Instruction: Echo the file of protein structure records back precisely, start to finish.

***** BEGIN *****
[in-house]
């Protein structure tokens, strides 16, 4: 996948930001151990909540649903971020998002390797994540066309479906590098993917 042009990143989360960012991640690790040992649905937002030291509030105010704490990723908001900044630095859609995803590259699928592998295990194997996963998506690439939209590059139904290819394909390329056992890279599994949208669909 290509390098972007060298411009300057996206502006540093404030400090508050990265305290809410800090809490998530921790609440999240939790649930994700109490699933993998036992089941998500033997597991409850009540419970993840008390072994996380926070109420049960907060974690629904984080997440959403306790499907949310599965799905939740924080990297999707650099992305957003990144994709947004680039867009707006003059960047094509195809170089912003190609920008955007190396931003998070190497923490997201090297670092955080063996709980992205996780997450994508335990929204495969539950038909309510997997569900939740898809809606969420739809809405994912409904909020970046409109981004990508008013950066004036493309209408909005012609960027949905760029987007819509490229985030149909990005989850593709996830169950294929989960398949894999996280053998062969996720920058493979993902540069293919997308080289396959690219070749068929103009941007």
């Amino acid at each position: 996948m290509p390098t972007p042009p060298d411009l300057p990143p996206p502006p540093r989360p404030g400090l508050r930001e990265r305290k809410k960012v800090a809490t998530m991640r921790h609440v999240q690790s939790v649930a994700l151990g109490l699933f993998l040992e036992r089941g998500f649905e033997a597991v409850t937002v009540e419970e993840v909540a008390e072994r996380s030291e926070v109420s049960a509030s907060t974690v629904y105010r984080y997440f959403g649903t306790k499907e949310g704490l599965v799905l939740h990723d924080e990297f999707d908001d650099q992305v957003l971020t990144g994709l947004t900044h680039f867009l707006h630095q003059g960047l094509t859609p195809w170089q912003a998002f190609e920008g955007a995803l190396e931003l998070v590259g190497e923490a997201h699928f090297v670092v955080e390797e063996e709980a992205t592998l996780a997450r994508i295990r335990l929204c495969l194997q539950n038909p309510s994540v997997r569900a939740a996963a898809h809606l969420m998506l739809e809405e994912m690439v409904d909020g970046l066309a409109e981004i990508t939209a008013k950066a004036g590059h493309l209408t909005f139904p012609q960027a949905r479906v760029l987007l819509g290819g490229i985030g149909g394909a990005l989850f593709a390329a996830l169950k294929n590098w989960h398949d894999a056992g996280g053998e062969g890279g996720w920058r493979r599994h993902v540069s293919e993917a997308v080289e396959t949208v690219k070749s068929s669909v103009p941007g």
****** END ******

[in-house]
């Protein structure tokens, strides 16, 4: 996948930001151990909540649903971020998002390797994540066309479906590098993917 042009990143989360960012991640690790040992649905937002030291509030105010704490990723908001900044630095859609995803590259699928592998295990194997996963998506690439939209590059139904290819394909390329056992890279599994949208669909 290509390098972007060298411009300057996206502006540093404030400090508050990265305290809410800090809490998530921790609440999240939790649930994700109490699933993998036992089941998500033997597991409850009540419970993840008390072994996380926070109420049960907060974690629904984080997440959403306790499907949310599965799905939740924080990297999707650099992305957003990144994709947004680039867009707006003059960047094509195809170089912003190609920008955007190396931003998070190497923490997201090297670092955080063996709980992205996780997450994508335990929204495969539950038909309510997997569900939740898809809606969420739809809405994912409904909020970046409109981004990508008013950066004036493309209408909005012609960027949905760029987007819509490229985030149909990005989850593709996830169950294929989960398949894999996280053998062969996720920058493979993902540069293919997308080289396959690219070749068929103009941007």
């Amino acid at each position: 996948m290509p390098t972007p042009p060298d411009l300057p990143p996206p502006p540093r989360p404030g400090l508050r930001e990265r305290k809410k960012v800090a809490t998530m991640r921790h609440v999240q690790s939790v649930a994700l151990g109490l699933f993998l040992e036992r089941g998500f649905e033997a597991v409850t937002v009540e419970e993840v909540a008390e072994r996380s030291e926070v109420s049960a509030s907060t974690v629904y105010r984080y997440f959403g649903t306790k499907e949310g704490l599965v799905l939740h990723d924080e990297f999707d908001d650099q992305v957003l971020t990144g994709l947004t900044h680039f867009l707006h630095q003059g960047l094509t859609p195809w170089q912003a998002f190609e920008g955007a995803l190396e931003l998070v590259g190497e923490a997201h699928f090297v670092v955080e390797e063996e709980a992205t592998l996780a997450r994508i295990r335990l929204c495969l194997q539950n038909p309510s994540v997997r569900a939740a996963a898809h809606l969420m998506l739809e809405e994912m690439v409904d909020g970046l066309a409109e981004i990508t939209a008013k950066a004036g590059h493309l209408t909005f139904p012609q960027a949905r479906v760029l987007l819509g290819g490229i985030g149909g394909a990005l989850f593709a390329a996830l169950k294929n590098w989960h398949d894999a056992g996280g053998e062969g890279g996720w920058r493979r599994h993902v540069s293919e993917a997308v080289e396959t949208v690219k070749s068929s669909v103009p941007g």